Saxon is an American producer of custom motorcycles, and they are especially well-known for the Saxon Whip. Despite American production, they are intended to bring choppers to the European market. Each Saxon Whip represents a high level of sophistication, reliability, and comfort. Anyone looking for a real hard-tail, high-necked chopper will appreciate the 2011 Saxon Motorcycle Whip at first glance. It features handmade construction with the finest in modern technologies. It features a 1573-cc, V-Twin, four-stroke, two-cylinder engine that produces plenty of power. The design is gorgeous with a huge array of color options and very shiny chrome. The fuel capacity for the gas tank is 3.5 gallons, and the estimated fuel economy is around 50 miles per gallon. It is air-cooled, and it comes equipped with a six-speed, manual transmission. The weight of the 2011 Saxon Motorcycle Whip is 430 pounds.
The 2011 Saxon Motorcycle Whip features digital instrumentation, a speedometer, and a tachometer. The frame is built of steel, and a kickstand is the standard method of propping it up while in park. Front and rear brakes are hydraulic disc brakes, and there are options to convert the engine for California's emissions and smog requirements. The price-point is extremely low for a custom-built motorcycle, and it comes with a two-year warranty for the engine, transmission, and several other parts. While the Saxon Whip looks great on paper, consumer reports show another story. Not only are Saxon Motorcycles becoming less reputable in the states, but there are even fewer dealerships than there were just a few years ago. The two-year warranty sounds nice, but it is often not upheld. A long list of problems from users includes a faulty starter, poorly acting transmission, and bodywork that don’t meet standards. Some builds have issues with the coils breaking every few hundred miles. All this said, these are custom built bikes, and each one can have its own array of problems if not properly manufactured. So the small price for a custom made bike is highly overshadowed by the large amount of issues that come with this brand.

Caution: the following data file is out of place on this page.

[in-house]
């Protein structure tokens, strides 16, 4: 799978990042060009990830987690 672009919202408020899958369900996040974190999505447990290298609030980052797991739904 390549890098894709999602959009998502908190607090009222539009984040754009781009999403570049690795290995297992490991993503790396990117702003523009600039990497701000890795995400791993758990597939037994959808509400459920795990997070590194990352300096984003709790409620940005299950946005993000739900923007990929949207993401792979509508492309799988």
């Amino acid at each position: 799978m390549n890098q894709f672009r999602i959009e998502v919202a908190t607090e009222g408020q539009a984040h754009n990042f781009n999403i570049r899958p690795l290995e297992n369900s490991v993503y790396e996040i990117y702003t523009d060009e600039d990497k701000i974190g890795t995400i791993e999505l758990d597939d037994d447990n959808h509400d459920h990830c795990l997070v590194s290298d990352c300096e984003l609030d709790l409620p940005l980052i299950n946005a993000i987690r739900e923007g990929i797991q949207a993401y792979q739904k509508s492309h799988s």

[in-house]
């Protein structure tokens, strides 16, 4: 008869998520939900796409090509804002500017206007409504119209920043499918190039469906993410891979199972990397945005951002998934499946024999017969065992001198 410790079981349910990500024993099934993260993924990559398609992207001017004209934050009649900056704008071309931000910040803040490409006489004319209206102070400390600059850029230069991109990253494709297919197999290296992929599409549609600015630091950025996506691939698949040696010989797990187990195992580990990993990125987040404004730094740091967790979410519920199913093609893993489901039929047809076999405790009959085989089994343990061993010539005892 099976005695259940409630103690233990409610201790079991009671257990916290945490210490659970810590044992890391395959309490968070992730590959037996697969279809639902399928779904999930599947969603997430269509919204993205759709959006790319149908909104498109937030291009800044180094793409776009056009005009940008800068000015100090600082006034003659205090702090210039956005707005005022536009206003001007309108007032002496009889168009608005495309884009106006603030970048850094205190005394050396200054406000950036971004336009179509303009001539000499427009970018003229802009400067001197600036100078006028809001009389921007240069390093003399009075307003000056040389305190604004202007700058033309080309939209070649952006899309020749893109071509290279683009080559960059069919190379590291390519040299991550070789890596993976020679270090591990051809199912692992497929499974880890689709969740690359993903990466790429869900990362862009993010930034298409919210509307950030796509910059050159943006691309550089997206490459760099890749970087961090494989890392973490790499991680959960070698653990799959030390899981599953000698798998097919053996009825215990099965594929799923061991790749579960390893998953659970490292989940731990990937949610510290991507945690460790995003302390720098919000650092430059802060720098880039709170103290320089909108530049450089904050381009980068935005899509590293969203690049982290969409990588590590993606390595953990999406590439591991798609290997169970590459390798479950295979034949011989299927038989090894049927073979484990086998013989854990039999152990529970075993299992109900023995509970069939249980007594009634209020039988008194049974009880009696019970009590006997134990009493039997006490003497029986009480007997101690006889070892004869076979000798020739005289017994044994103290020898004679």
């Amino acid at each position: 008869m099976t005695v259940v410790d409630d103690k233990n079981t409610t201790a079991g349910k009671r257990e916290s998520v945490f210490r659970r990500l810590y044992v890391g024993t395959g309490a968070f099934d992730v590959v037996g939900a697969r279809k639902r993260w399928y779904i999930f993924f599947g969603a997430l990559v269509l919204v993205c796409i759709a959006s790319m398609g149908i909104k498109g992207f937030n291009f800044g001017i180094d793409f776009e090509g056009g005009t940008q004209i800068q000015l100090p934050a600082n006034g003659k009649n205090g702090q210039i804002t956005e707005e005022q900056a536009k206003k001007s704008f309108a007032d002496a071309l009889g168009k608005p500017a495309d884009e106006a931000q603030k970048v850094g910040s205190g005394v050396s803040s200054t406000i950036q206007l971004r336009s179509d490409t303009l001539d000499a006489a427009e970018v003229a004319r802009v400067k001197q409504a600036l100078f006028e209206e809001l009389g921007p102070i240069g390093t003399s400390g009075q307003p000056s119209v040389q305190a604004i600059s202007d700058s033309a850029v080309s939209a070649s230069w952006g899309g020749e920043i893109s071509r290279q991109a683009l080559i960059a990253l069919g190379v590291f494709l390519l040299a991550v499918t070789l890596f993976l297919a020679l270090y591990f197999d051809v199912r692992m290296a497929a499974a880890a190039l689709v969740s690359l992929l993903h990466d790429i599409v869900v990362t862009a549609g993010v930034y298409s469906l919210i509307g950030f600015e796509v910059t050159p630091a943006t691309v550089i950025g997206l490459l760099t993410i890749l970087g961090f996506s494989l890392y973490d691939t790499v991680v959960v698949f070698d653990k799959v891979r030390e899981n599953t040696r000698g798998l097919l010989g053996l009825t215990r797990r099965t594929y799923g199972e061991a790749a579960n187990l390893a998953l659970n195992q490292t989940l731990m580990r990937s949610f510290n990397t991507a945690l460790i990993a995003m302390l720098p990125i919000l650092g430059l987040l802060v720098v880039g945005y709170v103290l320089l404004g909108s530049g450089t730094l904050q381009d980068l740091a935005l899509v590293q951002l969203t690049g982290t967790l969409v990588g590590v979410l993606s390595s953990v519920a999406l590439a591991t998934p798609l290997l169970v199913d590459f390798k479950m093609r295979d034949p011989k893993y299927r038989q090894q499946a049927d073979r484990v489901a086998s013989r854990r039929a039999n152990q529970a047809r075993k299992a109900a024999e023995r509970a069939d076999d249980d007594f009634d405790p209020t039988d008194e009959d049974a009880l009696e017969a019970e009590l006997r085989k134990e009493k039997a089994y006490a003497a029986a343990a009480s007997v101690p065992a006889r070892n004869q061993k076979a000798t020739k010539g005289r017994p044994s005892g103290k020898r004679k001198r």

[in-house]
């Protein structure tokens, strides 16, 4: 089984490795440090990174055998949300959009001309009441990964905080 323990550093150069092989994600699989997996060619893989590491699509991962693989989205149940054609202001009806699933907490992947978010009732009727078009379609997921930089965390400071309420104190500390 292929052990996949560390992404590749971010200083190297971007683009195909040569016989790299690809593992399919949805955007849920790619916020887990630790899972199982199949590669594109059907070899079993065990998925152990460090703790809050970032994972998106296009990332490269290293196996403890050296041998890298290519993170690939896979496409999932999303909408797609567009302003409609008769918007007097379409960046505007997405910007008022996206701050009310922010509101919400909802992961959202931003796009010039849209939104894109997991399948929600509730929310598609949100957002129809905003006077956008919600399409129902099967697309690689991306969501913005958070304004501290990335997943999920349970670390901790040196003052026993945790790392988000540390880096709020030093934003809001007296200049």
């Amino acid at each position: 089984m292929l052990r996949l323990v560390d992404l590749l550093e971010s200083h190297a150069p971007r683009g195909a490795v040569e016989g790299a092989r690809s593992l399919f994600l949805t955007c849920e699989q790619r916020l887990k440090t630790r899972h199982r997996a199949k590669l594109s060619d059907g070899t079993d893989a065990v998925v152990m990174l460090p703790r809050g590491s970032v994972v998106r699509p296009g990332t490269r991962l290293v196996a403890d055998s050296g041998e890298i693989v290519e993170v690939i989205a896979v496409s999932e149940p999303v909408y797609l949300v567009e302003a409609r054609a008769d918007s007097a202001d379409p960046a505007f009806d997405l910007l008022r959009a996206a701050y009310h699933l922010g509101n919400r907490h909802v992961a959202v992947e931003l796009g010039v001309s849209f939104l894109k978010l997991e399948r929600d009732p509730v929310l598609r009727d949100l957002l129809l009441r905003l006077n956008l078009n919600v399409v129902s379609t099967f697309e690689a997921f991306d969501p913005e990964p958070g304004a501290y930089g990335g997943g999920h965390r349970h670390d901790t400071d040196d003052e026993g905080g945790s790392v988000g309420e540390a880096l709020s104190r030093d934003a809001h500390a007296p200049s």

Despite the hands-on attention, the Saxon does poorly when actually put to the test. Overall, the ride may be excellent when working correctly, but more often than not, there is some problem waiting to jump out.